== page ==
Discover more from Hold That Thought by Sarah Haider
Reduced to Ourselves
A book review (kinda) of This is Your Brain on Birth Control by Sarah Hill
Despite the long preamble about gender, my intention with this post was actually to write a book review of Sarah Hill’s This is Your Brain on Birth Control: The Surprising Science of Women, Hormones, and the Law of Unintended Consequences. But my interest in the book wasn’t all that medical (I am not currently on the pill, nor do I plan to be), but metaphysical: What is the authentic “self”? Does it matter? This is obviously pertinent when it comes to gender, which is where I begin.
There are many problems with gender ideology, but I think the one that confounds me most might be the obvious contradiction between “I want to be seen as I really am”—the idea that gender transition is necessary to live more authentically—and the actual process of it all. If gender transition was a social phenomenon, nothing more, then that would be one thing. However, gender transition includes:
drugs to block the production of the body’s natural hormones
synthetic hormones that mimic those of the opposite sex
a variety of surgeries to remove natural body parts or organs and surgically crafting others
Even if the process was merely physical—just mimicking the appearance of the opposite sex—that would be strange enough. The same argument with any other kind of cosmetic surgery (“I want to be seen as the skinny person I really am”) would be absurd on its face. Clearly, if you really were skinny, you wouldn’t need the surgery. Still, we accept gender transition on the grounds that there is an “inner self” which may be more aligned with one sex or the other, and that the cosmetic changes will ease the distress caused by the mismatch.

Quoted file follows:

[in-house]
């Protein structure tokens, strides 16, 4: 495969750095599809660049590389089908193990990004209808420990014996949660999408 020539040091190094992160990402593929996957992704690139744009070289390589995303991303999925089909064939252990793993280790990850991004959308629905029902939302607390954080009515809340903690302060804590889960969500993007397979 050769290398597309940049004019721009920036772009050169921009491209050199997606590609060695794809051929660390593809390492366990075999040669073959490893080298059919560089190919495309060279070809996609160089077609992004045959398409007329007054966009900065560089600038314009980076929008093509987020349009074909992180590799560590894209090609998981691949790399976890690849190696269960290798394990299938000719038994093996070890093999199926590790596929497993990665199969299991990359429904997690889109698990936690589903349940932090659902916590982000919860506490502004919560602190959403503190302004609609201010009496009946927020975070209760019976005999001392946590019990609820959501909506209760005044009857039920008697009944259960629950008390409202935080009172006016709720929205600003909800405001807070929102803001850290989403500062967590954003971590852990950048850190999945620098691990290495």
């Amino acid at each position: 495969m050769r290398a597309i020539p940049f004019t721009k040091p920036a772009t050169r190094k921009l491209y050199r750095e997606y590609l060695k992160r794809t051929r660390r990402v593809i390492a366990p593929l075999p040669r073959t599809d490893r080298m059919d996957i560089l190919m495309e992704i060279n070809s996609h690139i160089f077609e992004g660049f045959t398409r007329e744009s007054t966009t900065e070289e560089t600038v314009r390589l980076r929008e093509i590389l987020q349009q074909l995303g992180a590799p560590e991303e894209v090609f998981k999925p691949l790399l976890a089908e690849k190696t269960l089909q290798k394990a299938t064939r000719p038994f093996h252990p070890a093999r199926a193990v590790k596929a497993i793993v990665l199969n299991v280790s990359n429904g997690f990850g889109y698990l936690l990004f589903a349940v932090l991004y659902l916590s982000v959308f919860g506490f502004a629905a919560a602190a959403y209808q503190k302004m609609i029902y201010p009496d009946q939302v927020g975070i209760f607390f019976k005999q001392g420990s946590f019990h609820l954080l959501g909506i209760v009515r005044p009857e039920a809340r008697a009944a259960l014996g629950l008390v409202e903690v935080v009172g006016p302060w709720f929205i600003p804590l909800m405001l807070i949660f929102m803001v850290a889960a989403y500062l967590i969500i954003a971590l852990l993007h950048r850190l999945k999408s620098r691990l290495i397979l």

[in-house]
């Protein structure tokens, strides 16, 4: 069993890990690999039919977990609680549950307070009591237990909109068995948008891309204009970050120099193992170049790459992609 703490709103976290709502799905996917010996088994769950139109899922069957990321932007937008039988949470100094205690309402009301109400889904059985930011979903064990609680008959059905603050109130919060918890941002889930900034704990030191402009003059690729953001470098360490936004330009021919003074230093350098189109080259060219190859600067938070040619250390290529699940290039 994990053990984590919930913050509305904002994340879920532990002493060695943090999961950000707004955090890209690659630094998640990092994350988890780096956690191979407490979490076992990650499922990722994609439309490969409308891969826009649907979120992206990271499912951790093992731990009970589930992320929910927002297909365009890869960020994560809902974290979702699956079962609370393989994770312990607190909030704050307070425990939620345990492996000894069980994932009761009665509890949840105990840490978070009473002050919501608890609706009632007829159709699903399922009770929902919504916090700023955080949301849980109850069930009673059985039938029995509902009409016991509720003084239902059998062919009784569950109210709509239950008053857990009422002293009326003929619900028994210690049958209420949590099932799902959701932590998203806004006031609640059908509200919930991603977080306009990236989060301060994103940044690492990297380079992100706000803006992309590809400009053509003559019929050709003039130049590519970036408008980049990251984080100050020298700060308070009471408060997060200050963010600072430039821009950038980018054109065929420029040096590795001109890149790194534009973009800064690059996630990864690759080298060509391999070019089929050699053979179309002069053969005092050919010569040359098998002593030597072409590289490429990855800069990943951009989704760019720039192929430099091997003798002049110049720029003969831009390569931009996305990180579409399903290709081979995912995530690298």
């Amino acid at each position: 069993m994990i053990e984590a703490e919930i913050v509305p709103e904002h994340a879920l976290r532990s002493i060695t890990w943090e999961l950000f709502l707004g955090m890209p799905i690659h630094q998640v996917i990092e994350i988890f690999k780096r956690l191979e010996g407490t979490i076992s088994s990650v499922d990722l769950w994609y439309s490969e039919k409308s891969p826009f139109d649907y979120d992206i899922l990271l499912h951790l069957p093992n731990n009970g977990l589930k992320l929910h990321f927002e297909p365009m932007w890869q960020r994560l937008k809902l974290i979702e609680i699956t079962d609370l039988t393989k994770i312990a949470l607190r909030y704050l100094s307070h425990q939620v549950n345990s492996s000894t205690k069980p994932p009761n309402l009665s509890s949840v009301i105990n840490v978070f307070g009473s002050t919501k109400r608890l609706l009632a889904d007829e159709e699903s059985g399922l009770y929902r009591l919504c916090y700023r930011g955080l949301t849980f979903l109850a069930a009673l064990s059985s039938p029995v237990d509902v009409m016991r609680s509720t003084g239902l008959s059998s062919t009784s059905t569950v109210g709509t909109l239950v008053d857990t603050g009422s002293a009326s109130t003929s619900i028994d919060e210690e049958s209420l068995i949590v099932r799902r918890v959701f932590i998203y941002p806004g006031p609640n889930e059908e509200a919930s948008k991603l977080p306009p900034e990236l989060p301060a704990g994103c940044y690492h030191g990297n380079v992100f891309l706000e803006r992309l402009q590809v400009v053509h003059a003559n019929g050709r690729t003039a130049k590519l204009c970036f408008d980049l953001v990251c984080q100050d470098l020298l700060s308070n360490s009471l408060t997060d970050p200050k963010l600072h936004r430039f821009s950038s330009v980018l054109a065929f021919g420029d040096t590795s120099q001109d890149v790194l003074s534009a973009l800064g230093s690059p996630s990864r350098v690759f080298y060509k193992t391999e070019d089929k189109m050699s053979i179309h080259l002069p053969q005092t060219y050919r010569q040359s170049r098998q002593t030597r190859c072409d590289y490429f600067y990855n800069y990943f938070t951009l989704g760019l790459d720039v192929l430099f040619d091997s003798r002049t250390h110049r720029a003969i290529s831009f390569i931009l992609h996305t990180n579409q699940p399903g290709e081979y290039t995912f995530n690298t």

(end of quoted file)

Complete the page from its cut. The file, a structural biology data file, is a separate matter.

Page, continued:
But in order to believe all this, we must be completely in denial about the role of hormones in making us who we are. When a person suppresses one’s natural hormones and instead infuses the body with synthetic hormones to match the hormonal profile of the opposite sex, that person is fundamentally changing not just their appearance, but their personality—who they are.
Interestingly, the personality changes from hormones are commonly known and accepted within the trans community, but rarely stated as such. Changes in mood, sex drive, even cognitive abilities are seen as mere “side effects”. Some trans people even report changes in sexual orientation, and are not alarmed by what this might mean. Of course the extent of the changes varies from individual to individual, still the fact of the matter remains: When you medically transition, you do not become “the authentic you”, you become a different you.
Whether that is positive or negative might depend on a lot of things—humans have always been deliberately modifying our “selves” in the small ways available to us. When I drink my cup of morning coffee, for example, I am “changing” into some other version of myself. Meanwhile, a wide variety of pharmaceuticals are increasingly ingested by Westerners—some to regulate our mood, others our sex drive, still others to increase our focus.
But for the most part, we intellectualize these drugs very differently—they are not making us “more like ourselves”, but rather, changing our natural state into one we find more convenient, desirable, or healthy. Gender transition is ultimately doing the same thing, despite the incoherent claims of internal authenticity.
But transitioners are not the only group to modify their natural biological functions and craft some other “self” through the use of synthetic hormones: Women who take hormonal birth control have been doing something similar, for decades, without knowing it. (I’m sure to lose some feminists with that comparison, but to those of you still here, bear with me girls. The comparison is with the medical aspects of hormonal birth control, not contraception in general.) Women’s experiences with the pill can help us understand the stakes in the much more extreme context of transition.
So without further ado, the promised review.
Who are we, anyway?
I never thought much of hormonal birth control, when I first used it. Scientists had found the ovulation switch, I presumed, and I was just turning mine off for a little while. I remember reading the little folded up sheet in the package listing the possible side effects, even getting excited about some of them. (Lighter periods! Less acne!) But I never got to those good parts, as I was immediately hurled into the bad parts, the worst of which were notably absent on my little sheet.